All up, my base case view remains that the Fed will only raises rates twice more this year (in June and again in either September or December), and that US 10-year bond yields will end the year around 3.25%.

Equities should withstand a further modest gain in bond yields

History shows that higher bond yields tend to have a negative impact on equity valuations.  Assuming the rise in bond yields is modest, however, the impact on equity valuations should also be reasonably modest.  What’s more, the impact on equity prices may well be more than offset by continued solid growth in US corporate earnings.   All up, my projections suggest the S&P 500 could still end the year at around 2800 – only modestly higher than current levels, but still enough to avoid global equities more broadly descending into a bear market.

*Break-even inflation is the yield difference between nominal and inflation-indexed bonds.  This yield gap reflects both inflation expectations less a small premium (i.e. lower yield) for nominal bonds owing to their better market liquidity, especially in time of financial stress.

4 Comments

  1. Michael  |  May 23, 2018

    Thanks for the view on where bond yields are heading in the states. There were some good arguments for why yields won’t head much higher. However I think what has not been adequately covered is the supply side effect of the US Fed’s Quantitative Tightening program. The Fed is going to be selling $600 billion in US Treasuries in the next 12 months at the same time the US Government will be borrowing $1.2 trillion (by issuing US Treasuries). That’s $1.8 trillion in US Bond issuance / supply. Given this tsunami of bond supply that’s coming i struggle to see how the US 10 year yields are going to be contained at 3.25%?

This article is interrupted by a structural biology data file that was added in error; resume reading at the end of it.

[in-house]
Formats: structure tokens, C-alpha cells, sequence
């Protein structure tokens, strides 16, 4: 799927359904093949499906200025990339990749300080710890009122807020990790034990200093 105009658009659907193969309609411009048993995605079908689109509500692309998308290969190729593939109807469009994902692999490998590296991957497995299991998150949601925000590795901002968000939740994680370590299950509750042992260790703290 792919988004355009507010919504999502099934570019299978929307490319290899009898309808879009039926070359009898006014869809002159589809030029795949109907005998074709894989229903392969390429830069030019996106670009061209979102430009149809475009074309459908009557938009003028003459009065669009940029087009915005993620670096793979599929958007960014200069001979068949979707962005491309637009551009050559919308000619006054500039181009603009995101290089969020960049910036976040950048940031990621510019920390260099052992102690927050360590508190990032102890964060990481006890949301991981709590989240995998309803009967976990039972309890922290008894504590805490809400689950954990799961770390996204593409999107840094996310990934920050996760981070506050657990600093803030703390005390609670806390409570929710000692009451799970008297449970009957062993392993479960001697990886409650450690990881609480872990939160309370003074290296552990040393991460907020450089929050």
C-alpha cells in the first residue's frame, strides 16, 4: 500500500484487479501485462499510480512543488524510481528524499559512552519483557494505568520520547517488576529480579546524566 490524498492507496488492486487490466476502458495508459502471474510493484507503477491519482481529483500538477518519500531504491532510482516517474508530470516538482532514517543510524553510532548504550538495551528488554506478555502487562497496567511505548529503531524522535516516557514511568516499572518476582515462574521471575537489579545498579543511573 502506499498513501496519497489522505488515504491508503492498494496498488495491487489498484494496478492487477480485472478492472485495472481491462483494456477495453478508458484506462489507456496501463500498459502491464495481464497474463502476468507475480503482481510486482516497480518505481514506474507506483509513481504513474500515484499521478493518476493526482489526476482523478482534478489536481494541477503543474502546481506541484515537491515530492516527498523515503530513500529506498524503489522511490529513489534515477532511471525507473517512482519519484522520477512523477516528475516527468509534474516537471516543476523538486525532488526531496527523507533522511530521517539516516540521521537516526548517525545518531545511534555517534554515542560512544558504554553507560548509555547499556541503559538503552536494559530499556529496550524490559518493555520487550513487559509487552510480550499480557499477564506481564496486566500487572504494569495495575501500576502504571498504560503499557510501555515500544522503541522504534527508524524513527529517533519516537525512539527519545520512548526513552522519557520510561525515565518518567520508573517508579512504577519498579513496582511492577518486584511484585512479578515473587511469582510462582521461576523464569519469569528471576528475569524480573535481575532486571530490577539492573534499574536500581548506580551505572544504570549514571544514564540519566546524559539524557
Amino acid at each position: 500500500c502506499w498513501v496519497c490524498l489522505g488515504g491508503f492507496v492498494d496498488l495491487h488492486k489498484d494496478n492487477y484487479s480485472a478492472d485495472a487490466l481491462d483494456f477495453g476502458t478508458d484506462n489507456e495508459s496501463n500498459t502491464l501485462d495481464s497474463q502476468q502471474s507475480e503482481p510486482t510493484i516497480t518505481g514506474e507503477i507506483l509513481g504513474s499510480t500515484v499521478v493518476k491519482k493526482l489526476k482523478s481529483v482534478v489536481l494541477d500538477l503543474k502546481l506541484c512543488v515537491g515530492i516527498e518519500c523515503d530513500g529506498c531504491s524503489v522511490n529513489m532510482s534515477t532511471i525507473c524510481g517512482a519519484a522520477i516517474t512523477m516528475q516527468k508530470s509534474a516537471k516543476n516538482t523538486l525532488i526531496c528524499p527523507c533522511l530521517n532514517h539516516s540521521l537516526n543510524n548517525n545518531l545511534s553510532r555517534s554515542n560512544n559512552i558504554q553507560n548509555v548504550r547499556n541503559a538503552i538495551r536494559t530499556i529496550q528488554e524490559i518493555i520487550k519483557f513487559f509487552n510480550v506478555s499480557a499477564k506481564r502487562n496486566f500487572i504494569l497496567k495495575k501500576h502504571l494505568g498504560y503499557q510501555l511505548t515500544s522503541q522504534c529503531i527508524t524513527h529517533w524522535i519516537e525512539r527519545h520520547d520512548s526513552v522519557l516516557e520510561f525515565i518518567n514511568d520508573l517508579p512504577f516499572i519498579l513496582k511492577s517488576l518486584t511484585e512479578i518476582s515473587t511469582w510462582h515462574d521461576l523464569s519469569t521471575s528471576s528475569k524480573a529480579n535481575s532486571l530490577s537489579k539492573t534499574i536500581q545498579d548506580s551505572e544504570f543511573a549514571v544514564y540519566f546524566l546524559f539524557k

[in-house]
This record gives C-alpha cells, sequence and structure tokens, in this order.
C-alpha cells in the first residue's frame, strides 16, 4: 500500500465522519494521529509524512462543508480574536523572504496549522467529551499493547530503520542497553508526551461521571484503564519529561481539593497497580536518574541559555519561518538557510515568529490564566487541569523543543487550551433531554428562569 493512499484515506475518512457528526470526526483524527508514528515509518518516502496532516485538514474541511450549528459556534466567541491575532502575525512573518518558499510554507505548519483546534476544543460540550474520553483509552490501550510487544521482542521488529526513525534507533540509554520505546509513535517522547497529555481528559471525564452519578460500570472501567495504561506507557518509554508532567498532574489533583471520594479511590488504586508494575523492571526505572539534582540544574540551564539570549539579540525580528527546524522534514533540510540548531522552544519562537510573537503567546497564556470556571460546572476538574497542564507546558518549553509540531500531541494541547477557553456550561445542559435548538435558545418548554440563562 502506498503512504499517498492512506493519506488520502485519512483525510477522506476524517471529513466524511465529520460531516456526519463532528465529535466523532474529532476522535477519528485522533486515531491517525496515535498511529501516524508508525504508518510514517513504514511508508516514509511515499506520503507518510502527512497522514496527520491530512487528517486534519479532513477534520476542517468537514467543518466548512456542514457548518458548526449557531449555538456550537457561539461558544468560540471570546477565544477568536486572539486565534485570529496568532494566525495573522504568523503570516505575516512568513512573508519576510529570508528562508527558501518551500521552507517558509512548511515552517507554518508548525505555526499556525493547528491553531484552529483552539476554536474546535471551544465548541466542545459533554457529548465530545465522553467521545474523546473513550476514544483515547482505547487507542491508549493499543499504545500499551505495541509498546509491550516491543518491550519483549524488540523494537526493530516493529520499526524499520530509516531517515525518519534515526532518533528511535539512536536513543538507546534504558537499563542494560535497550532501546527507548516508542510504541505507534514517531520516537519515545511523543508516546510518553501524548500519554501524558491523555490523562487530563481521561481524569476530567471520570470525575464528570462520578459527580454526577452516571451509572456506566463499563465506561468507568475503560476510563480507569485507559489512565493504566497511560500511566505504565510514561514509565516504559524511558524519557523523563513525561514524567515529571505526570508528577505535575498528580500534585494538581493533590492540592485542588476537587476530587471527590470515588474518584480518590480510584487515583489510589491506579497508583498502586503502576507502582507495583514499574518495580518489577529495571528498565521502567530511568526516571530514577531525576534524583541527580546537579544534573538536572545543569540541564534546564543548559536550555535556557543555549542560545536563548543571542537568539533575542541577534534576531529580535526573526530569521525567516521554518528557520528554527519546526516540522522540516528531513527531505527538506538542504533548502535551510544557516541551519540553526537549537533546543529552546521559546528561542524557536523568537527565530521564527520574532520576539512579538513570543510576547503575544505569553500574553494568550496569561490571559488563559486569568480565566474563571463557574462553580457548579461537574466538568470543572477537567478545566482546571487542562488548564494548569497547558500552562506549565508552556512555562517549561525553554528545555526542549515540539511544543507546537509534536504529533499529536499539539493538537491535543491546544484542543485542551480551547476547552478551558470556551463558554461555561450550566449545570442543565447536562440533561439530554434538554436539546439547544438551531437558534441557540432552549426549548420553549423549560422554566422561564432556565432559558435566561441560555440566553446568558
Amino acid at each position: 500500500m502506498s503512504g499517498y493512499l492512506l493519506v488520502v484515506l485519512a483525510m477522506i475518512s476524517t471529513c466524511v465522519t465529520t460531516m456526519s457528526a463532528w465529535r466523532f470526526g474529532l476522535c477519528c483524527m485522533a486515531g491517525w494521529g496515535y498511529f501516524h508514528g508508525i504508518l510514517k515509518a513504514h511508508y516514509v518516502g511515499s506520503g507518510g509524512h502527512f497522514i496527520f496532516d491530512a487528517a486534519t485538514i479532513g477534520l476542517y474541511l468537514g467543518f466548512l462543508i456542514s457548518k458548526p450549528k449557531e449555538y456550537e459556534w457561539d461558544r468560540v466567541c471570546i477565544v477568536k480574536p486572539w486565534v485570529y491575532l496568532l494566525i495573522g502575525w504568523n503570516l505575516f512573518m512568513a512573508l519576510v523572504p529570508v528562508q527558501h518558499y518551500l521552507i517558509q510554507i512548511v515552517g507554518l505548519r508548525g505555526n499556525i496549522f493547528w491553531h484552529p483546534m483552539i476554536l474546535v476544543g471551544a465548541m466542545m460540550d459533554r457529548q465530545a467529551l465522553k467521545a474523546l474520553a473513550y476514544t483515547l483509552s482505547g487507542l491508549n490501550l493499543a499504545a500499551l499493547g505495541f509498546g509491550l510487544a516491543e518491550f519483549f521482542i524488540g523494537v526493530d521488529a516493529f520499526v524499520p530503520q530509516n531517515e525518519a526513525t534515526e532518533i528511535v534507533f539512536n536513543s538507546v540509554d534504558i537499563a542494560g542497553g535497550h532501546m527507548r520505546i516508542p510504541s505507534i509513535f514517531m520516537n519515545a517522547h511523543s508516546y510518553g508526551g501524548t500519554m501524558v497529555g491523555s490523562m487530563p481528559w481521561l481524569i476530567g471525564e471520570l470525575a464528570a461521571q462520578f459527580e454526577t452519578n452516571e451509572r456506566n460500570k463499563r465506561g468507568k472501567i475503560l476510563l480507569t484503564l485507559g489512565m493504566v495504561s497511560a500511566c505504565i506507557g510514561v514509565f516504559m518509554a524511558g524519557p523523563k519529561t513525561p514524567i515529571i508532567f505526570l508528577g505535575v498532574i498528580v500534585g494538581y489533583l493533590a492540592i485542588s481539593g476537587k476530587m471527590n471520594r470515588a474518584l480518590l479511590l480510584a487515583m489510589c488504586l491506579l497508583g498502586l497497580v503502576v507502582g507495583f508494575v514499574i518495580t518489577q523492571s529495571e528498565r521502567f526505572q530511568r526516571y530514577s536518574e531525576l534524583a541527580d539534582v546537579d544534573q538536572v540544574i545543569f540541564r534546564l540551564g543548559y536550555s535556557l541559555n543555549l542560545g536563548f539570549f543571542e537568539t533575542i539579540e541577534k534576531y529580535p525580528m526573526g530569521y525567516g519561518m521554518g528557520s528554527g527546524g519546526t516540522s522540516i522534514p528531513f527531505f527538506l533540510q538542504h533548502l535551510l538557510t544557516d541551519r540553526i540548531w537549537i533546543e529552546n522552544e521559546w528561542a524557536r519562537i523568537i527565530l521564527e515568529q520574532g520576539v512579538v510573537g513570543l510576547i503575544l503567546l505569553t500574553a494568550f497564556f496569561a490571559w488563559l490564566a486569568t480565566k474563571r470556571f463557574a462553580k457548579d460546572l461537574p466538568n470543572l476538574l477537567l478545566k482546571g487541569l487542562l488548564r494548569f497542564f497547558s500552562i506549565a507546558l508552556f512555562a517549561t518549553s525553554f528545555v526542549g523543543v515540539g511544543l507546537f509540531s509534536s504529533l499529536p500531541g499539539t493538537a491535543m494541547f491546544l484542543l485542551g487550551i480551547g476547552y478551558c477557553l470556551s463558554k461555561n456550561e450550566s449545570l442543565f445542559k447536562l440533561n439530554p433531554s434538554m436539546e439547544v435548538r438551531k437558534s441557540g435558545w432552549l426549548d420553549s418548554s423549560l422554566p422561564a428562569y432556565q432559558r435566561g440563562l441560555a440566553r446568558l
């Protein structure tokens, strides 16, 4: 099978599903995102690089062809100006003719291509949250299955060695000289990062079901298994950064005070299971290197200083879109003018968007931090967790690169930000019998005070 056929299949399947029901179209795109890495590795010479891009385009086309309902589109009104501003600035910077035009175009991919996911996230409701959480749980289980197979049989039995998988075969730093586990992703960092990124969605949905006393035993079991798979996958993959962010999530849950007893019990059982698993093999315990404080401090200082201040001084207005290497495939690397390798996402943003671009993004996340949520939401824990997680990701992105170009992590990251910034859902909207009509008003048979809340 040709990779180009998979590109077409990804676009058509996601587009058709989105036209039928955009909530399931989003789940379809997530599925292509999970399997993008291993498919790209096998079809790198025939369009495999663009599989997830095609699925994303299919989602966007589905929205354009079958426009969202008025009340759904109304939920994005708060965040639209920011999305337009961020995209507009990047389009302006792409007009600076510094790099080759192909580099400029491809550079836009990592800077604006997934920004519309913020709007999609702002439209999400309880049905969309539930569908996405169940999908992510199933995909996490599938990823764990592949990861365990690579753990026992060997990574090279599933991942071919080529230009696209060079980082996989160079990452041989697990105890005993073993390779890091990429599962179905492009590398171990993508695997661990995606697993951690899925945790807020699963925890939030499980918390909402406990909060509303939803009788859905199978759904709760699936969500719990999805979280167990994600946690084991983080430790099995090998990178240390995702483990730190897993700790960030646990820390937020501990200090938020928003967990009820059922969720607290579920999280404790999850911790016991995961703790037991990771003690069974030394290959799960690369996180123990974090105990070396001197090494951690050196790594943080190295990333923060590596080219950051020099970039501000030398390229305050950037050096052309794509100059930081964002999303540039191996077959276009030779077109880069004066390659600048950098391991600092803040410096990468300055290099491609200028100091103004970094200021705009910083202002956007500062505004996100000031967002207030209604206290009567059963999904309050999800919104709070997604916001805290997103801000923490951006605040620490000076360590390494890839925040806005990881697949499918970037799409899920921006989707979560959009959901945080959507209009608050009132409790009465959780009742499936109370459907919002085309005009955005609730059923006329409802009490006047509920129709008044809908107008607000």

1. David Bassanese  |  June 20, 2018

      Hi Michael,

      Can’t deny the supply arguments you raise. I guess it depends on how strong the demand will be from other parties..still feel low inflation, stable economic growth and still relatively low global official rates will leave US Treasuries attractive if yields get too high.

  2. Stephen Cox  |  May 23, 2018

    What language are you speaking in???????? The average person could not make head nor tail of any of that comment . How about you translate your report into English and then we may hang around to discover what the future has in hold for us ,
    Thanks Stephen Cox

    1. Isaak Walkom  |  May 28, 2018

      Hi Stephen,
      Thanks for your feedback, it will certainly be taken into account for future blog posts.
      If you have any questions about this article or any future ones, please feel free to contact BetaShares Client Services on 1300 487 577.
      Kind Regards